Foxconn Technology Group just turned in a set of results that should make global technology investors cautious.
While revenue at Hon Hai Precision Industry Co., its flagship company, grew a solid 45%, that’s thanks to both a weak base last year amid the global pandemic and the delayed release of Apple Inc.’s iPhone, which it assembles. Operating income warrants concern, having missed analyst estimates. At 2.05%, operating margin wasn’t terrible, but is below the levels it had been tracking recently — a caveat being that this was the company’s traditional low season.
Foxconn is the world’s most ubiquitous technology manufacturer. Beyond the iPhone, the Taiwanese company also supplies completed or partially assembled components for games consoles, computers, notebooks, servers, electric vehicles and communications networks. The good news is that, this quarter, the company sees overall revenue climbing from a year earlier. Yet it’s also predicting significant declines in networking and computing products. These two divisions combined accounted for around 40% of sales. This is where the broader industry should be wary.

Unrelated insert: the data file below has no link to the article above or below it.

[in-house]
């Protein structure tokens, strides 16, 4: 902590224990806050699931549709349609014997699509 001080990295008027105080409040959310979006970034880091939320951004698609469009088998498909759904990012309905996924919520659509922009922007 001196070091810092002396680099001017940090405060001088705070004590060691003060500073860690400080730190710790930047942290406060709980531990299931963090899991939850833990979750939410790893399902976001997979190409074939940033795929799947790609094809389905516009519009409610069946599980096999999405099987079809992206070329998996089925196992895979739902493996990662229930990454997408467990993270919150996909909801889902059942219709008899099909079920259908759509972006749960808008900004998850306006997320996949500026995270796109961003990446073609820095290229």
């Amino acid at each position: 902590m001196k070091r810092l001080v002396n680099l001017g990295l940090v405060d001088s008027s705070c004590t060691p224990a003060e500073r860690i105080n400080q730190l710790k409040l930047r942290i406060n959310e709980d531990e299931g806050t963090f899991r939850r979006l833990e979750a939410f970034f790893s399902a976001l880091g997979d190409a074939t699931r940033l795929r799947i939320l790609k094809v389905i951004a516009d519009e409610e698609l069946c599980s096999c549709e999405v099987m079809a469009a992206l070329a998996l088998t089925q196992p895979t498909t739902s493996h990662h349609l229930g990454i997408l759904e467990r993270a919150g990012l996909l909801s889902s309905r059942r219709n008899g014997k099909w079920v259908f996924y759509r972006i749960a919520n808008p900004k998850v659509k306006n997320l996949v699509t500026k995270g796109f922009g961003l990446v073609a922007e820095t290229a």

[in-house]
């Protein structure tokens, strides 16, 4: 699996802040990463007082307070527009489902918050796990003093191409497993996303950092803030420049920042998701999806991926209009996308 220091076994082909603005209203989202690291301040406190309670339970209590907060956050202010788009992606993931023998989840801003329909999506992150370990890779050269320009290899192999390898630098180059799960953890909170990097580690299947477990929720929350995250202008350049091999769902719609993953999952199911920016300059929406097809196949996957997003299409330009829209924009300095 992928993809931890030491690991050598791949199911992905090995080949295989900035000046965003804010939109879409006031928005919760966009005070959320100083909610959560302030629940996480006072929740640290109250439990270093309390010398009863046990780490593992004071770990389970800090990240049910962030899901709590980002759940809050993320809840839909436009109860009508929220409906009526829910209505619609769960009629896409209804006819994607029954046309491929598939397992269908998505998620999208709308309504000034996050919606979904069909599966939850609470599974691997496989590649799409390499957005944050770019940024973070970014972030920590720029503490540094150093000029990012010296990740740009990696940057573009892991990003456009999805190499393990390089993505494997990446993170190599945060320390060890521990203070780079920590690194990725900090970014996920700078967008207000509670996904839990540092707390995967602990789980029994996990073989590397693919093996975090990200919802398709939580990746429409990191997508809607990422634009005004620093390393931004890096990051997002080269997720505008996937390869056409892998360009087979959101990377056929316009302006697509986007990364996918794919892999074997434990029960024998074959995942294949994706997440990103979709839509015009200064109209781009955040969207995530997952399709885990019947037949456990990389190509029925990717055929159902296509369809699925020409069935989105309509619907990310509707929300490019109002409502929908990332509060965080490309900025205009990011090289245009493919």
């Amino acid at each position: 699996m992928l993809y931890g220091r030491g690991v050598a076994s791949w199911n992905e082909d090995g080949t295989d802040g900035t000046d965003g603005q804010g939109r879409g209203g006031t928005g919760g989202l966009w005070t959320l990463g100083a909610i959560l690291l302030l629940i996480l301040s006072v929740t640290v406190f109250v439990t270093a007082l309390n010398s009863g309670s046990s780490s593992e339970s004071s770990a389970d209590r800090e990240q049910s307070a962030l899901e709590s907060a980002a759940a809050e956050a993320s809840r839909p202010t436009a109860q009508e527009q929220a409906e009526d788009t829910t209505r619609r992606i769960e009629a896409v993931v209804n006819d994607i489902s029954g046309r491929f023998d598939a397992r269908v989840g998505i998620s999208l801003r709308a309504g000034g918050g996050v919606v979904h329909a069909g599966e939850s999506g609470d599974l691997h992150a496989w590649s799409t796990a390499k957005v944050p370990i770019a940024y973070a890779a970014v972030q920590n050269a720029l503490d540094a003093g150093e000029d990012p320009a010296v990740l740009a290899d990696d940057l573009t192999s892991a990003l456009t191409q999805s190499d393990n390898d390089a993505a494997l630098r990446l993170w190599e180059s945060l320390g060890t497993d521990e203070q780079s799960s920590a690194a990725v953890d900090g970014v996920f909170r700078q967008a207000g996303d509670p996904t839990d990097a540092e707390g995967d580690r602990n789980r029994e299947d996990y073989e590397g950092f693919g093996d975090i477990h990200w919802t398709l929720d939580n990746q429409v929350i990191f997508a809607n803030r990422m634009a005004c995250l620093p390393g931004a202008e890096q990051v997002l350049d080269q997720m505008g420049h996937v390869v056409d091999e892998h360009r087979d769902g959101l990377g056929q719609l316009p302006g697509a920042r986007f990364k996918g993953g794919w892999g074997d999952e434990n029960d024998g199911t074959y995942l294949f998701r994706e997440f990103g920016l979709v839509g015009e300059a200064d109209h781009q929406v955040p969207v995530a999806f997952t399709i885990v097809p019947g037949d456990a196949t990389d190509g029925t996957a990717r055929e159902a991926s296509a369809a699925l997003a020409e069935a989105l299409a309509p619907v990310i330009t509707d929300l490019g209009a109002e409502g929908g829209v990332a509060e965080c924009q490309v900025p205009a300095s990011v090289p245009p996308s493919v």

Telecommunication equipment has the potential to be a major growth area for Foxconn, as does its computer division, which includes the kinds of servers that sit in data centers storing and delivering streaming movies, web conferences and e-commerce websites. Expansion in these areas is expected to continue, helped by the work-from-home trend that was accelerated by the pandemic. An important factor will be faster and more portable internet connections, which means 5G.
Unfortunately, the global smartphone market has been lackluster. Shipments dropped 5.9% in 2020, and are likely to climb a mere 5.5% this year, according to researcher IDC Corp. This seems surprising given that PC sales volumes rose last year and we saw huge growth in games consoles — an indication that there are plenty of consumers out there with spending money.
In reality, 5G handsets have failed to impress. Every major name has now come to market with a flagship device — Apple being one of the last to the party with its iPhone 12 unveiled in October. Yet consumers just don’t seem to care. One reason could be the limited network rollout, complicated by the specific technical vagaries of new wireless standards that require more base stations.
Eventually, customers will need to upgrade. Network operators and device makers are hoping that they’ll choose a faster, data-hungry handset. Content providers, network vendors and server makers share similar hopes because they know that more powerful smartphones lead to greater consumption of video and higher e-commerce turnover. And if that happens, Foxconn will land more orders for its servers and equipment.
Before they can enjoy the spoils, though, the tech industry is going to need you to buy a 5G phone, and quickly.
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